Obstructive Sleep Apnoea (OSA) has an incidence of 1.5 - 3 % in children 1 . It is commonest between the ages of 3 - 7 years although it can occur at any time after 4 months of age. The male: female ratio is 2:1. 85% of sleep apnoeas in children are obstructive in origin 1 . About 10% are central and 5% mixed 1 . Common symptoms include snoring, noisy breathing, observed apnoeas and day time somnolence. Polysomnography is used to assess the severity of the disease 2 . OSA is defined as an oxygen saturation drop of more than 2% associated with an apnoea of more than 10 seconds and a decrease in airflow of at least 50% 2 . A breathing related arousal (BRA) is defined as a drop in airflow of more than 30% with a change in breathing pattern and an arousal and at least a 1% drop in oxygen saturation. Respiratory disturbance index (RDI) is the sum of these two (OSA & BRA) per hour. A RDI greater than 10 is a risk factor for postoperative complications. OSAS is obstructive sleep apnoea accompanied by day time symptoms like excessive somnolence. Associated risk factors include young age (< 3years), failure to thrive, cor-pulmonale, neuromotor disease, craniofacial abnormalities, chromosomal abnormalities, history of prematurity, recent respiratory infections, obesity etc 3 . Postoperative paediatric intensive care unit (PICU) admission may be required in these patients. Polysomnography is a gold standard investigation in children with OSA. It is useful for accurate diagnosis and severity grading 4 . Nocturnal pulse oximetry is another useful diagnostic tool.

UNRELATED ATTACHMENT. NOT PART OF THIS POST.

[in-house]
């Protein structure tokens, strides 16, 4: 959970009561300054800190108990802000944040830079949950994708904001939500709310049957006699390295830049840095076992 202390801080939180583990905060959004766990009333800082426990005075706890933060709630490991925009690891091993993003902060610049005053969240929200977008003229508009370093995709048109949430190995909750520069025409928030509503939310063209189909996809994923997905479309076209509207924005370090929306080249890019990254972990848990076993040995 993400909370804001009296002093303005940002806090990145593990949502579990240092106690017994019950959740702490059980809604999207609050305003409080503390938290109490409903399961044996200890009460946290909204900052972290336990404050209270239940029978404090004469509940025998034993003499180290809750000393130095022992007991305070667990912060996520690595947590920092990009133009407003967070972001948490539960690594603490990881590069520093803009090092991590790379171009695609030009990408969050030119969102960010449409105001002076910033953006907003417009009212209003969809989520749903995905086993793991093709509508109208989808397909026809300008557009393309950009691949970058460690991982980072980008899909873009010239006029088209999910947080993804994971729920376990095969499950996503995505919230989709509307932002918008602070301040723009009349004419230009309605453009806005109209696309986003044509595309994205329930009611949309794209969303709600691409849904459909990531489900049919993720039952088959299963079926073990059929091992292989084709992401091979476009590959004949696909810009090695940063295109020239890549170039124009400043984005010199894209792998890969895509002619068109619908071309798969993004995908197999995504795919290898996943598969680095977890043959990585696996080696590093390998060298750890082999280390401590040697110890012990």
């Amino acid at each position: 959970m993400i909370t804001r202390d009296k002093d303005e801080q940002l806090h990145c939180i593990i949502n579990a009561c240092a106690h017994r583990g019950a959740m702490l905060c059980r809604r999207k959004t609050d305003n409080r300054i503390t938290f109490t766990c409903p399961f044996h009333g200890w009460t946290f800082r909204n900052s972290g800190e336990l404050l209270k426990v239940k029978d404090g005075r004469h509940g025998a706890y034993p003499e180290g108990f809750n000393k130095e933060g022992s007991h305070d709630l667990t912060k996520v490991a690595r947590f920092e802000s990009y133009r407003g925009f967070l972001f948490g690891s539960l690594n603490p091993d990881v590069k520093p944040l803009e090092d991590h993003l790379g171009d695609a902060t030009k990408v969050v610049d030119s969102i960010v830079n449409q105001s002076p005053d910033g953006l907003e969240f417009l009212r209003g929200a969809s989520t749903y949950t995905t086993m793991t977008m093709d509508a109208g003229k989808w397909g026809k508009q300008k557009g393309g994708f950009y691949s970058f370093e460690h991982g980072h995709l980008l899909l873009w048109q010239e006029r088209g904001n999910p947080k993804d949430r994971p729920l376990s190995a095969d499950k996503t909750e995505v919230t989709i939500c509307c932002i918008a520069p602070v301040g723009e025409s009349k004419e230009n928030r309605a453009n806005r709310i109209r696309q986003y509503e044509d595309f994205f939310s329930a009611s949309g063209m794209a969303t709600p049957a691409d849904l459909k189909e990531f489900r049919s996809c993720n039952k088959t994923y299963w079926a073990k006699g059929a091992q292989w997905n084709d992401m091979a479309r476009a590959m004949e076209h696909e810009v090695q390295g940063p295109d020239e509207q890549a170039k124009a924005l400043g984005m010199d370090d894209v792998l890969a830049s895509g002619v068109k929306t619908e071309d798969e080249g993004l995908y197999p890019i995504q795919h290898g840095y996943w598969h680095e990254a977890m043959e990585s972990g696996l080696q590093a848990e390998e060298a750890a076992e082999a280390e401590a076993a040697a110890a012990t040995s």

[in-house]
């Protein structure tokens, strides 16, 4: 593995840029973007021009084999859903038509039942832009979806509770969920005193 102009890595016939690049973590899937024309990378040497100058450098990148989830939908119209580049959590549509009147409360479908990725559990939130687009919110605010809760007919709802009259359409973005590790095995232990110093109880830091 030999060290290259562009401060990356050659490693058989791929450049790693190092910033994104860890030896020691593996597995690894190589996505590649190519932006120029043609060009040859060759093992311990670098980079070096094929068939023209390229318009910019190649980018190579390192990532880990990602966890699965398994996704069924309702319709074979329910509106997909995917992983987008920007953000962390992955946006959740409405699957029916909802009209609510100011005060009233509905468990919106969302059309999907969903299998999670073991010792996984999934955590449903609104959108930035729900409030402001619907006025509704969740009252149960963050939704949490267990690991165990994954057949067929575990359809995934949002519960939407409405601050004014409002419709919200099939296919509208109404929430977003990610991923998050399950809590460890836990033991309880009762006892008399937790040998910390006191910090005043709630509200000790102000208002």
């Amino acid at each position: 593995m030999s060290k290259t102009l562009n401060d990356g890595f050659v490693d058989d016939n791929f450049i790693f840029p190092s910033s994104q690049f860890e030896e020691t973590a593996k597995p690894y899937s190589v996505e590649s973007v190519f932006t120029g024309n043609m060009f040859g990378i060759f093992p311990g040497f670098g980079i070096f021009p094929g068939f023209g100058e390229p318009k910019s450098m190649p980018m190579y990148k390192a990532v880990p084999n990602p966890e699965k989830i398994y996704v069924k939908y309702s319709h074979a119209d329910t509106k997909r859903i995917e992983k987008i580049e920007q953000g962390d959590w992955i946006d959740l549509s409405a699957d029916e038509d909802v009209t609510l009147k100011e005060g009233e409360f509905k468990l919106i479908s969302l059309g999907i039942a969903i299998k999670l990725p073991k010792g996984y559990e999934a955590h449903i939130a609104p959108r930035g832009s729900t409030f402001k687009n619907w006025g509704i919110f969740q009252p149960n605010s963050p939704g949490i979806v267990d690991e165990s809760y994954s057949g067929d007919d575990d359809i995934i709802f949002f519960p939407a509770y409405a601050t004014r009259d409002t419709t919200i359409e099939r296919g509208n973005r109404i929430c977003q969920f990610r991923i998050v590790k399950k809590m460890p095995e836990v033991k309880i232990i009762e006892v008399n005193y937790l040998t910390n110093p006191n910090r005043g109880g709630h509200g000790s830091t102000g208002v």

Risks associated with the anaesthetic include difficult airway, difficult intubation,
hypoxia, cardiovascular instability, residual action of drugs used during anaesthesia,
and postoperative apnoeas.
The aim of this audit was to look at anaesthetic management of children with OSAS